Copyright in a digital world is complex. There is an inherent risk in our OCL4Ed course that our study of copyright may confuse rather than clarify at the expense of helping educators understand the benefits of Creative Commons while navigating the complexities of licence compatibilities and remix. A mOOC on copyright is not likely to rank highly on the popularity charts and I would imagine that many educators would prefer to avoid having to remember the detail of how all this copyright stuff works. In the words of McCartney and Lennon:
Living is easy with eyes closed
Misunderstanding all you see
Lyrics from Strawberry Fields for Ever by John Lenon and Paul McCartney © Sony ATV Music Publishing.
In this blog post I reference selected questions from OCL4Ed participants and a few misconceptions noted in the aggregated course feed in an attempt to clarify and offer practical suggestions for navigating the complexities of copyright in education. Usual disclaimers apply – I’m not a legal professional, so if you’re in doubt it’s best to obtain legal counsel or err on the side of conservatism.
Creative Commons does not replace copyright – it refines it
Reading a number of microblog posts in the #OCL4Ed stream, it appears that there may be a few misconceptions of how Creative Commons fits within the realm of copyright.
For instance, @Ejade posted a WEnote pointing out that copyright is enforced through the courts and asked how are breaches associated with Creative Commons licenses can be enforced. Alastair commented that “many people are worried that CC is some kind of anarchic underground movement and therefore avoid the issue“. In my work in open education in the university sector, I have also encountered some academics who perceive the “free culture” as an activist group set on undermining the traditions of the academy.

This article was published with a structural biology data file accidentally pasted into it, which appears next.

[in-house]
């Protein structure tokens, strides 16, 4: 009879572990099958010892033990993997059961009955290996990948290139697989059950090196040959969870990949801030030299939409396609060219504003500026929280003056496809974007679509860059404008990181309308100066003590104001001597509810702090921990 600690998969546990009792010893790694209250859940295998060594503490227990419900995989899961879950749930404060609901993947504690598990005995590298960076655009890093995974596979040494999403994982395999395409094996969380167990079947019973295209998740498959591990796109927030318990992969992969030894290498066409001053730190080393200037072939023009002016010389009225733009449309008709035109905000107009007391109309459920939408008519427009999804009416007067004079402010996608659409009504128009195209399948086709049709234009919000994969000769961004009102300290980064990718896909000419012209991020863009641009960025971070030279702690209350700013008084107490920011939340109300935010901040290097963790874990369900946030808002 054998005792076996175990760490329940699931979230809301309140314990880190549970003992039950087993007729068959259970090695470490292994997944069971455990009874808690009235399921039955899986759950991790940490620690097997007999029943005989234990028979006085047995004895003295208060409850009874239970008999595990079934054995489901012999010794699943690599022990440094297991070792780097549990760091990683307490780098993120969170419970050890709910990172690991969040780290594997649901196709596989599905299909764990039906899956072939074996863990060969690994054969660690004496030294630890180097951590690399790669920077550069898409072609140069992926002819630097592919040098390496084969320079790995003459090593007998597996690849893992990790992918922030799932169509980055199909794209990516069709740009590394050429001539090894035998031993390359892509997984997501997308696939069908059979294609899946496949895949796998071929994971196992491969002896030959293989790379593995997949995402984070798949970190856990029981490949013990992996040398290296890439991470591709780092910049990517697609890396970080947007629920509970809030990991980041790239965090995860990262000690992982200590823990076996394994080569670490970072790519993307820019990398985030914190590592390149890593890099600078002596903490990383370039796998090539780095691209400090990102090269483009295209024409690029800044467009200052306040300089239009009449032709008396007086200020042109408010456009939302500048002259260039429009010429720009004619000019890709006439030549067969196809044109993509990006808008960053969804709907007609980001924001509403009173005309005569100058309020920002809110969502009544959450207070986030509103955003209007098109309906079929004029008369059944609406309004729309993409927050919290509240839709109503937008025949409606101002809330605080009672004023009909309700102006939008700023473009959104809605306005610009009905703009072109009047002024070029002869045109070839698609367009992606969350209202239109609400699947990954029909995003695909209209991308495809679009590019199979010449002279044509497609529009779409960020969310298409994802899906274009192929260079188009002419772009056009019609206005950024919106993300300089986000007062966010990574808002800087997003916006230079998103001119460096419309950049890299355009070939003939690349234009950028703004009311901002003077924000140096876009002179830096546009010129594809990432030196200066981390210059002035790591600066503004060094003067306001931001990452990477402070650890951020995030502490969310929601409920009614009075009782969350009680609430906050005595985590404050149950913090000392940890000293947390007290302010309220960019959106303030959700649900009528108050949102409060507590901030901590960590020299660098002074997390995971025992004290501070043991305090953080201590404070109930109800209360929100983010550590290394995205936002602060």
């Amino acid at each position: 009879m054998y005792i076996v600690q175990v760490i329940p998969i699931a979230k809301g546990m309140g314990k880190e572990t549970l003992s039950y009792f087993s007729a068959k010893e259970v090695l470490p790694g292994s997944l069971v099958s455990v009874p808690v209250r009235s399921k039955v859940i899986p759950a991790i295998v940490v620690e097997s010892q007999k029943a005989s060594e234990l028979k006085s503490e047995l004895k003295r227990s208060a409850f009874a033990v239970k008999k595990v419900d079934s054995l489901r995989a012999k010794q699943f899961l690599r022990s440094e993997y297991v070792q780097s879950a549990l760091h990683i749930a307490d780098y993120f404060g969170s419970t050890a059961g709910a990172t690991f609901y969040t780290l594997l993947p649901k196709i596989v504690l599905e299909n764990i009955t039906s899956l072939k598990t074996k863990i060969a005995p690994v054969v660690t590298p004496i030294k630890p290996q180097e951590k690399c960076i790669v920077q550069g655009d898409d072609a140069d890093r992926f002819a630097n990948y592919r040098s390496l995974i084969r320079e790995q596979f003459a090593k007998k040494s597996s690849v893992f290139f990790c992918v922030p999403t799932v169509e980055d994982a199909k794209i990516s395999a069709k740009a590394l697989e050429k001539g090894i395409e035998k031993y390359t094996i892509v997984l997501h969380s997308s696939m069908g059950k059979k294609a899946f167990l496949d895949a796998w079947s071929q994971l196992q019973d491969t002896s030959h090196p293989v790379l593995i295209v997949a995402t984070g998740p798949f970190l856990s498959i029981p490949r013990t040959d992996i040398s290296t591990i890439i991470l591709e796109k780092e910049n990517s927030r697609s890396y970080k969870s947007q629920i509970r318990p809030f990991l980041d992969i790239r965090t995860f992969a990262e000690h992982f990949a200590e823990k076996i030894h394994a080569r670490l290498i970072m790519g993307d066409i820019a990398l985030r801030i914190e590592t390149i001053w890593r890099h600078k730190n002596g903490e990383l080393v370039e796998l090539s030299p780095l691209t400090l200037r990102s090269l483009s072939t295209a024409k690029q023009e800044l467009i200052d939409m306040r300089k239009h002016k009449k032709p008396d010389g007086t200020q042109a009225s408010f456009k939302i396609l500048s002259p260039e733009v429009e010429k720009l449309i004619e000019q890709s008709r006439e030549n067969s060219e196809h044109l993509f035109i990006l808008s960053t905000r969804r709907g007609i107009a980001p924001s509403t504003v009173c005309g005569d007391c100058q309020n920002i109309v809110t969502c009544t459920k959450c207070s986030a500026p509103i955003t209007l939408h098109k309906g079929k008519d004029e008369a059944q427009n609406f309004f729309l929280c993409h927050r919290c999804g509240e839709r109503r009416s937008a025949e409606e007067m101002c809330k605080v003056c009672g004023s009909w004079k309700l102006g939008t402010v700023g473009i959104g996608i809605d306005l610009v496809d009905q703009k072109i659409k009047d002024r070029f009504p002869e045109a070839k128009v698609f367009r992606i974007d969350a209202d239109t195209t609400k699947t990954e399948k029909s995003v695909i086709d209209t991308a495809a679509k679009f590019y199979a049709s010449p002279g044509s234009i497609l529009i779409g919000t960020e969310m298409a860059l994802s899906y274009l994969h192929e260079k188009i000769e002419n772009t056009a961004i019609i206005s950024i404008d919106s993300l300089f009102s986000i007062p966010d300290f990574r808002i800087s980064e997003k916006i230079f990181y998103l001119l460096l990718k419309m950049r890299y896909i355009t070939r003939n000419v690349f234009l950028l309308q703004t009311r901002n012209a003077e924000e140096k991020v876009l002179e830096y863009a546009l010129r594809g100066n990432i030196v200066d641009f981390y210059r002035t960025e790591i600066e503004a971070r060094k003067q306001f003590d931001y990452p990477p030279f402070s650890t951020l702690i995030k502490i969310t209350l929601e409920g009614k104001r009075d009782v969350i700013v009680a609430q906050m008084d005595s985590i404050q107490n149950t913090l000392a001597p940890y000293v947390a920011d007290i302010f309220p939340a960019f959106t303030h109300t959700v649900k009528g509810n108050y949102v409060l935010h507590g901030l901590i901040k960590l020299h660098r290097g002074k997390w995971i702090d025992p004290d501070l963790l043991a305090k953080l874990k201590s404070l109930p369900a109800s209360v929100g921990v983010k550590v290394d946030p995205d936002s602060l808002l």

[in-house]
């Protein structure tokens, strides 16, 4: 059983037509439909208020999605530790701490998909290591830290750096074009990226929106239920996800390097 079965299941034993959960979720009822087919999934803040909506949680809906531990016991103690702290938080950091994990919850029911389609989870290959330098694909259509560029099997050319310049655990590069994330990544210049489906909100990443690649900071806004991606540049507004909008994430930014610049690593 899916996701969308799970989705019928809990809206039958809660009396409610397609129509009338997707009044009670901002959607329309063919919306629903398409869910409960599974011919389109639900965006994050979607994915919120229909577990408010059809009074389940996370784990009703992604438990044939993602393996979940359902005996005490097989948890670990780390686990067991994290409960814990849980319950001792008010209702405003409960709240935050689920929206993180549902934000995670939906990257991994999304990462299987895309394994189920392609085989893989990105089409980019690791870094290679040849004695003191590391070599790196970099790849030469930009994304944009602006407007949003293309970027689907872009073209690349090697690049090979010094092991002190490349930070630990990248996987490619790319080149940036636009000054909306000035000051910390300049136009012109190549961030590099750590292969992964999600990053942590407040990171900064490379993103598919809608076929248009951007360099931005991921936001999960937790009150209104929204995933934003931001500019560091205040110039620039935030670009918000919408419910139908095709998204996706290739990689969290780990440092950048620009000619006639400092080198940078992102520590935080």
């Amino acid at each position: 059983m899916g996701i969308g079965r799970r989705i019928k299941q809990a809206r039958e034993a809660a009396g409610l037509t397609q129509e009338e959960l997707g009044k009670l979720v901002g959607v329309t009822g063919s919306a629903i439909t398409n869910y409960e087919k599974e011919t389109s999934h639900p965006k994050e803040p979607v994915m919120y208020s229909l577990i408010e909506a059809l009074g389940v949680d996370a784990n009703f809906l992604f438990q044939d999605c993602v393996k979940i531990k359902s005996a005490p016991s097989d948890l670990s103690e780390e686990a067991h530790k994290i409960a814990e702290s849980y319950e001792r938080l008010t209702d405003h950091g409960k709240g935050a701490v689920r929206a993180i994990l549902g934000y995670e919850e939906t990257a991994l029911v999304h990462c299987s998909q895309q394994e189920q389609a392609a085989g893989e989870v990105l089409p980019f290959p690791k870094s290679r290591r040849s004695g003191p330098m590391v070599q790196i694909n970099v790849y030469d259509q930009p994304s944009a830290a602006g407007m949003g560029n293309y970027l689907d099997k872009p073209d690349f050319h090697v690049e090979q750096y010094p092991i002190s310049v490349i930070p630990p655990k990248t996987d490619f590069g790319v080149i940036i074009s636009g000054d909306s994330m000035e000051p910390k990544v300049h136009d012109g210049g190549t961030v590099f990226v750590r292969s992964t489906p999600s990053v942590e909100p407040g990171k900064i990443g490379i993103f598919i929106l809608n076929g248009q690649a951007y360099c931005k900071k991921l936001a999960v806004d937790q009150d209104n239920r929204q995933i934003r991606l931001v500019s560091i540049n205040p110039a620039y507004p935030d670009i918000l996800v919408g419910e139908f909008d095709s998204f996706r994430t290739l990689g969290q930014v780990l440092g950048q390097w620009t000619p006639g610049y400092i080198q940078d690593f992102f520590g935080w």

It is important to stress that Creative Commons does not replace or substitute copyright. Creative Commons provides a set of free and legally robust tools for granting permissions under the provisions of standard Copyright. Under standard copyright it is possible to transfer rights through licensing. With Creative Commons, the copyright holder retains copyright including all the protections and rights associated with copyright. Creative Commons is a licence which provides permissions in advance for downstream users regarding optional rights (decided by the copyright holder) to reuse, revise, remix, or redistribute with or without commercial restrictions.
Creative Commons operates within standard copyright and consequently the licenses are enforced through the courts. You may be interested in visiting the case law database maintained by Creative Commons international. Copyright is prerequisite knowledge for understanding Creative Commons. This is the reason why we cover copyright in some detail in the in OCL4Ed course before introducing Creative Commons.
The threshold for originality
Copyright is not international in the sense that there is a universal set of requirements and interpretations which migrate seamlessly across national boundaries. The requirements and enforcement of copyright is determined by your national copyright act. So for example, exceptions or restrictions which apply in the United States may not be applicable in your country. The Berne Convention attempts to “standardise” minimum requirements of copyright on the international stage for its signatories, however there are many aspects which are not covered under the Convention or examples where the national copyright act places additional, more onerous or more conservative interpretations over and above the minimum requirements. One example is the threshold for originality to assert copyright.